This is the great disaster of public administration and goes hand in hand with the corruption of parliament. I have been employed as consultant many times where the recommendations have had an impact; but in others where the recommendations have been ignored and ended as a “dust shelf file”.
Albanese needs a strong independent bureaucracy so that when the consultant firm Piranhas come calling, they have to earn the meat hanging from the bureaucratic fishing lines. The problem is that while the TV series “Yes Minister” was very funny, (Margaret Thatcher is reputed to have loved it), its long term effect has been to corrode the politicians’ trust in public administration as witnessed by the growth in ministerial staff and reliance on mates in the consulting firms, some of whom were colleagues before politics and before the politicians take their lucrative pensions and flee Parliament to become outside “consigliere” – sorry “consultants”.
Big challenge to rein in this practice – and not one for the election trail. However, it will be symptomatic of an inability to govern if Albanese fails to follow the Machiavellian dictum and does not tackle it hard and early.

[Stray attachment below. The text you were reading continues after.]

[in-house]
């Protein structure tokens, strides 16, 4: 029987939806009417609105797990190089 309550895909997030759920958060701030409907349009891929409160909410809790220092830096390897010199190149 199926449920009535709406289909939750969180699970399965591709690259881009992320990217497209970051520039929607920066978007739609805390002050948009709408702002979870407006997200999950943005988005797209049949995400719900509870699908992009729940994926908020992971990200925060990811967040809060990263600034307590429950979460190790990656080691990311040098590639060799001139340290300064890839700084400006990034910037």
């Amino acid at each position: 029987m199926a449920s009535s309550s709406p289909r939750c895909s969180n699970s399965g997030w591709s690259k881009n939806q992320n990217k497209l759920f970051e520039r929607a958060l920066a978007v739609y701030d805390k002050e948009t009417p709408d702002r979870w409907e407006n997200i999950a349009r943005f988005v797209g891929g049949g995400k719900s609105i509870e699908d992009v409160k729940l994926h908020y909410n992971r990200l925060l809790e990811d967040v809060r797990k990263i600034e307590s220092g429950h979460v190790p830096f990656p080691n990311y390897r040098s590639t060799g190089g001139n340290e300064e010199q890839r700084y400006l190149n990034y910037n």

Now for Part IV – if you are still awake. Climate Change and Albored under the Bed.
I have observed the machinations about the Religious Discrimination Bill with an air of disbelief. I doubt whether I am the only one, given how many far more important challenges are facing Australia.
For most of my life I have watched as technical surgical skills have improved such that personal identification can be aided by physical operative change to the appropriate gender
I remember one of my medical tutors put us males in our place by saying that every human is destined to be female until a few vectors appear which direct embryonic to foetal to post-natal existence towards being male.
After all, there are a number of chromosome and sex hormone disorders, which are often rare or beyond the then scope of knowledge, and which may be reflected in extraordinary prowess, particularly of women in sporting competition.
One of the most remarkable athletes of all time was the American, Mildred “Babe” Didrikson. She was able to beat top athletes, both male and female, at sports ranging from bowling to diving. She earned Olympic gold medals in the hurdles and javelin in the 1932 Olympic Games, all-American status in basketball, dozens of golf championships, and is on ESPN’s list of top ten North American athletes of the century.
She lived at a time when there was not the will or the science to determine whether she was a woman or had a chromosomal abnormality where she might look like woman but was in fact a male. She was not the only one to raise questions. There were two Olympic gold medal winning female sprinters in the 1930s who also looked masculine and one, Stella Walsh, an American who when shot dead many years later, was revealed by autopsy to indeed be male.